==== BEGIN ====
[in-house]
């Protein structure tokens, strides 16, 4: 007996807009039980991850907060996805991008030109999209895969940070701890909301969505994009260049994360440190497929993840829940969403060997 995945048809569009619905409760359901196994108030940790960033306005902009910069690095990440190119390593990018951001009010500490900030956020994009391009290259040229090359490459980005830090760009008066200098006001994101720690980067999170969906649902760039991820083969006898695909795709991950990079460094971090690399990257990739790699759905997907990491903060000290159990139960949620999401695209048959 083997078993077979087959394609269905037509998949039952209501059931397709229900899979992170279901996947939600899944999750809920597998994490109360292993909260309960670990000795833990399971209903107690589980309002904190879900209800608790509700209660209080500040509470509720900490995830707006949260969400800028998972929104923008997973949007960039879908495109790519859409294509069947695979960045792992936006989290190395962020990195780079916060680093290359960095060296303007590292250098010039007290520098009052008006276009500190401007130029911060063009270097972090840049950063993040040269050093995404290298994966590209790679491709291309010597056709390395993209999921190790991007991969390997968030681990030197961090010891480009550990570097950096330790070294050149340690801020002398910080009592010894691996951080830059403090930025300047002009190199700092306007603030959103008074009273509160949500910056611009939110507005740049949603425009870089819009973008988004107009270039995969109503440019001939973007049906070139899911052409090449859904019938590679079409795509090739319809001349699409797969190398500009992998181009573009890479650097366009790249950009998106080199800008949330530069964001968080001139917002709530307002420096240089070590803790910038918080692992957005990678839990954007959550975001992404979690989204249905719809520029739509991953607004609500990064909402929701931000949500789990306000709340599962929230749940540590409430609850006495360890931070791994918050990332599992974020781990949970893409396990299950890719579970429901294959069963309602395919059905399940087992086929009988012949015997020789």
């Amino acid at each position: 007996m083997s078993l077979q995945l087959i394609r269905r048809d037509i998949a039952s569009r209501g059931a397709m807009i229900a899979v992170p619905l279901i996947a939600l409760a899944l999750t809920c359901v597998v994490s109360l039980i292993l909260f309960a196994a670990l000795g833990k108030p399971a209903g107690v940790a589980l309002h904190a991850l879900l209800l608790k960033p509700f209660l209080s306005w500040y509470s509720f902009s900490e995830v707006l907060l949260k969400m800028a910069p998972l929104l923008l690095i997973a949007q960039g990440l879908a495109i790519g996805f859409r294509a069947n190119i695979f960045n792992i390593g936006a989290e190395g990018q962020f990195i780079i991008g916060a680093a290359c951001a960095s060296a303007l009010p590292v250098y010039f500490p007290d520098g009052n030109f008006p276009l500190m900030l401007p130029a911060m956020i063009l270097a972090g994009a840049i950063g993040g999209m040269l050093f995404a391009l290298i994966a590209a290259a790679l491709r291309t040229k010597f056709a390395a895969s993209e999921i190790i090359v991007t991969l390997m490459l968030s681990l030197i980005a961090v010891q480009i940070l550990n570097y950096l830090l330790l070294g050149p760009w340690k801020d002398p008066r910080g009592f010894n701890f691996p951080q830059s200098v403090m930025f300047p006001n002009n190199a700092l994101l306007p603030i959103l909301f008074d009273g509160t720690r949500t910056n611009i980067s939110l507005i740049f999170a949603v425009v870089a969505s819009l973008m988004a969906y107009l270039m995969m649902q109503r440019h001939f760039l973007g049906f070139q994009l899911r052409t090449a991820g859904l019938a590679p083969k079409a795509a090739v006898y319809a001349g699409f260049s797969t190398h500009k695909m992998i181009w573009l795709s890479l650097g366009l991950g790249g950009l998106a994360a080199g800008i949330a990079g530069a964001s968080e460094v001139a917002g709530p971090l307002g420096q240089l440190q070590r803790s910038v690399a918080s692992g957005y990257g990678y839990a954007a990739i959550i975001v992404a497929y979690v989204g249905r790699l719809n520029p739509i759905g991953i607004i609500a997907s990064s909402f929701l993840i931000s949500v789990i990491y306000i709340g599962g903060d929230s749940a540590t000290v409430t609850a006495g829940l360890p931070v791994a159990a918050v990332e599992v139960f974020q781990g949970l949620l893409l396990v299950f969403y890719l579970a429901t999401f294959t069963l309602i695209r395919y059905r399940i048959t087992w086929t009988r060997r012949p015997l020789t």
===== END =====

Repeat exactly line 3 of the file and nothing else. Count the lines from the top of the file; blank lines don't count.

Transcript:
């Amino acid at each position: 007996m083997s078993l077979q995945l087959i394609r269905r048809d037509i998949a039952s569009r209501g059931a397709m807009i229900a899979v992170p619905l279901i996947a939600l409760a899944l999750t809920c359901v597998v994490s109360l039980i292993l909260f309960a196994a670990l000795g833990k108030p399971a209903g107690v940790a589980l309002h904190a991850l879900l209800l608790k960033p509700f209660l209080s306005w500040y509470s509720f902009s900490e995830v707006l907060l949260k969400m800028a910069p998972l929104l923008l690095i997973a949007q960039g990440l879908a495109i790519g996805f859409r294509a069947n190119i695979f960045n792992i390593g936006a989290e190395g990018q962020f990195i780079i991008g916060a680093a290359c951001a960095s060296a303007l009010p590292v250098y010039f500490p007290d520098g009052n030109f008006p276009l500190m900030l401007p130029a911060m956020i063009l270097a972090g994009a840049i950063g993040g999209m040269l050093f995404a391009l290298i994966a590209a290259a790679l491709r291309t040229k010597f056709a390395a895969s993209e999921i190790i090359v991007t991969l390997m490459l968030s681990l030197i980005a961090v010891q480009i940070l550990n570097y950096l830090l330790l070294g050149p760009w340690k801020d002398p008066r910080g009592f010894n701890f691996p951080q830059s200098v403090m930025f300047p006001n002009n190199a700092l994101l306007p603030i959103l909301f008074d009273g509160t720690r949500t910056n611009i980067s939110l507005i740049f999170a949603v425009v870089a969505s819009l973008m988004a969906y107009l270039m995969m649902q109503r440019h001939f760039l973007g049906f070139q994009l899911r052409t090449a991820g859904l019938a590679p083969k079409a795509a090739v006898y319809a001349g699409f260049s797969t190398h500009k695909m992998i181009w573009l795709s890479l650097g366009l991950g790249g950009l998106a994360a080199g800008i949330a990079g530069a964001s968080e460094v001139a917002g709530p971090l307002g420096q240089l440190q070590r803790s910038v690399a918080s692992g957005y990257g990678y839990a954007a990739i959550i975001v992404a497929y979690v989204g249905r790699l719809n520029p739509i759905g991953i607004i609500a997907s990064s909402f929701l993840i931000s949500v789990i990491y306000i709340g599962g903060d929230s749940a540590t000290v409430t609850a006495g829940l360890p931070v791994a159990a918050v990332e599992v139960f974020q781990g949970l949620l893409l396990v299950f969403y890719l579970a429901t999401f294959t069963l309602i695209r395919y059905r399940i048959t087992w086929t009988r060997r012949p015997l020789t």